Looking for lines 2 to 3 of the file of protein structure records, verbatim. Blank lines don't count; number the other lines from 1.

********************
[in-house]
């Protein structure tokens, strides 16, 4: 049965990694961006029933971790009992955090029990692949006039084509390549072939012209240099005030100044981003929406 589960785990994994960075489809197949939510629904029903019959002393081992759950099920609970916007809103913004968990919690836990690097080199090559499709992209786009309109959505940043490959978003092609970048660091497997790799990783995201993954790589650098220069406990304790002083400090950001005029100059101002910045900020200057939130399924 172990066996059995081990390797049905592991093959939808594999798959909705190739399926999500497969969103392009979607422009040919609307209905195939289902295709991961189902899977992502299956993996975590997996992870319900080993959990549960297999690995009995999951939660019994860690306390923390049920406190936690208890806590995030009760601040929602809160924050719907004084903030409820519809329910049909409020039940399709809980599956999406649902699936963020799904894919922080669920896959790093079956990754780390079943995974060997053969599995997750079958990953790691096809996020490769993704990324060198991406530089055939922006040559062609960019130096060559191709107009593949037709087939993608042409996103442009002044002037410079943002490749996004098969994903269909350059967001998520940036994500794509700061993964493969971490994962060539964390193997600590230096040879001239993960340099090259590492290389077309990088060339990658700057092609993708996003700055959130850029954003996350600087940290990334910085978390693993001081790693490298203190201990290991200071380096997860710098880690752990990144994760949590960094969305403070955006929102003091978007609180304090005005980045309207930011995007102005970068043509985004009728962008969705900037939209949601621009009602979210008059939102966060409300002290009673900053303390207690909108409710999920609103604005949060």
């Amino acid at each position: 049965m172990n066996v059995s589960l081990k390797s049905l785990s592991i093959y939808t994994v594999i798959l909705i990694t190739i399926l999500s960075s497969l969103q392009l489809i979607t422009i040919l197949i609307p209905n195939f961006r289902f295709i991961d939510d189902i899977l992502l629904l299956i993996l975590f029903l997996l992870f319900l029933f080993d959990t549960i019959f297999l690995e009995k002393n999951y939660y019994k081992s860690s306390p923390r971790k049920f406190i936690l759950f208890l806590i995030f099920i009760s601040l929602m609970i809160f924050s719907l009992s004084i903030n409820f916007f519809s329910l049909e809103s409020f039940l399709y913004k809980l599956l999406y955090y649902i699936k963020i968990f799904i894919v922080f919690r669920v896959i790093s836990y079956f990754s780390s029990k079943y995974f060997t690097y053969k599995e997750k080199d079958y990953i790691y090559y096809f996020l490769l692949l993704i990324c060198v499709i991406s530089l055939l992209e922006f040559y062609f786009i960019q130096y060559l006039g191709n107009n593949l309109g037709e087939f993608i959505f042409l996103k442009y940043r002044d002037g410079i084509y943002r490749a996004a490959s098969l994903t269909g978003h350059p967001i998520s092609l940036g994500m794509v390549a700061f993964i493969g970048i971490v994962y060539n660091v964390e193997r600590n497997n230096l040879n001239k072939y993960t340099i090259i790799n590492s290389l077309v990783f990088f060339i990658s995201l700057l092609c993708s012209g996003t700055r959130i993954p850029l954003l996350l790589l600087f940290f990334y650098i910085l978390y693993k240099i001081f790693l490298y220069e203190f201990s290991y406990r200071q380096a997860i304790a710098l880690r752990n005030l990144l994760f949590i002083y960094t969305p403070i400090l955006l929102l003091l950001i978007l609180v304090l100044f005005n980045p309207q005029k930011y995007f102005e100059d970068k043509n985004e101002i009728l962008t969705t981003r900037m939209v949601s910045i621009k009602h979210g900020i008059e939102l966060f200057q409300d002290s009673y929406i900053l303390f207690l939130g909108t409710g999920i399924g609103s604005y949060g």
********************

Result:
């Protein structure tokens, strides 16, 4: 049965990694961006029933971790009992955090029990692949006039084509390549072939012209240099005030100044981003929406 589960785990994994960075489809197949939510629904029903019959002393081992759950099920609970916007809103913004968990919690836990690097080199090559499709992209786009309109959505940043490959978003092609970048660091497997790799990783995201993954790589650098220069406990304790002083400090950001005029100059101002910045900020200057939130399924 172990066996059995081990390797049905592991093959939808594999798959909705190739399926999500497969969103392009979607422009040919609307209905195939289902295709991961189902899977992502299956993996975590997996992870319900080993959990549960297999690995009995999951939660019994860690306390923390049920406190936690208890806590995030009760601040929602809160924050719907004084903030409820519809329910049909409020039940399709809980599956999406649902699936963020799904894919922080669920896959790093079956990754780390079943995974060997053969599995997750079958990953790691096809996020490769993704990324060198991406530089055939922006040559062609960019130096060559191709107009593949037709087939993608042409996103442009002044002037410079943002490749996004098969994903269909350059967001998520940036994500794509700061993964493969971490994962060539964390193997600590230096040879001239993960340099090259590492290389077309990088060339990658700057092609993708996003700055959130850029954003996350600087940290990334910085978390693993001081790693490298203190201990290991200071380096997860710098880690752990990144994760949590960094969305403070955006929102003091978007609180304090005005980045309207930011995007102005970068043509985004009728962008969705900037939209949601621009009602979210008059939102966060409300002290009673900053303390207690909108409710999920609103604005949060």
């Amino acid at each position: 049965m172990n066996v059995s589960l081990k390797s049905l785990s592991i093959y939808t994994v594999i798959l909705i990694t190739i399926l999500s960075s497969l969103q392009l489809i979607t422009i040919l197949i609307p209905n195939f961006r289902f295709i991961d939510d189902i899977l992502l629904l299956i993996l975590f029903l997996l992870f319900l029933f080993d959990t549960i019959f297999l690995e009995k002393n999951y939660y019994k081992s860690s306390p923390r971790k049920f406190i936690l759950f208890l806590i995030f099920i009760s601040l929602m609970i809160f924050s719907l009992s004084i903030n409820f916007f519809s329910l049909e809103s409020f039940l399709y913004k809980l599956l999406y955090y649902i699936k963020i968990f799904i894919v922080f919690r669920v896959i790093s836990y079956f990754s780390s029990k079943y995974f060997t690097y053969k599995e997750k080199d079958y990953i790691y090559y096809f996020l490769l692949l993704i990324c060198v499709i991406s530089l055939l992209e922006f040559y062609f786009i960019q130096y060559l006039g191709n107009n593949l309109g037709e087939f993608i959505f042409l996103k442009y940043r002044d002037g410079i084509y943002r490749a996004a490959s098969l994903t269909g978003h350059p967001i998520s092609l940036g994500m794509v390549a700061f993964i493969g970048i971490v994962y060539n660091v964390e193997r600590n497997n230096l040879n001239k072939y993960t340099i090259i790799n590492s290389l077309v990783f990088f060339i990658s995201l700057l092609c993708s012209g996003t700055r959130i993954p850029l954003l996350l790589l600087f940290f990334y650098i910085l978390y693993k240099i001081f790693l490298y220069e203190f201990s290991y406990r200071q380096a997860i304790a710098l880690r752990n005030l990144l994760f949590i002083y960094t969305p403070i400090l955006l929102l003091l950001i978007l609180v304090l100044f005005n980045p309207q005029k930011y995007f102005e100059d970068k043509n985004e101002i009728l962008t969705t981003r900037m939209v949601s910045i621009k009602h979210g900020i008059e939102l966060f200057q409300d002290s009673y929406i900053l303390f207690l939130g909108t409710g999920i399924g609103s604005y949060g």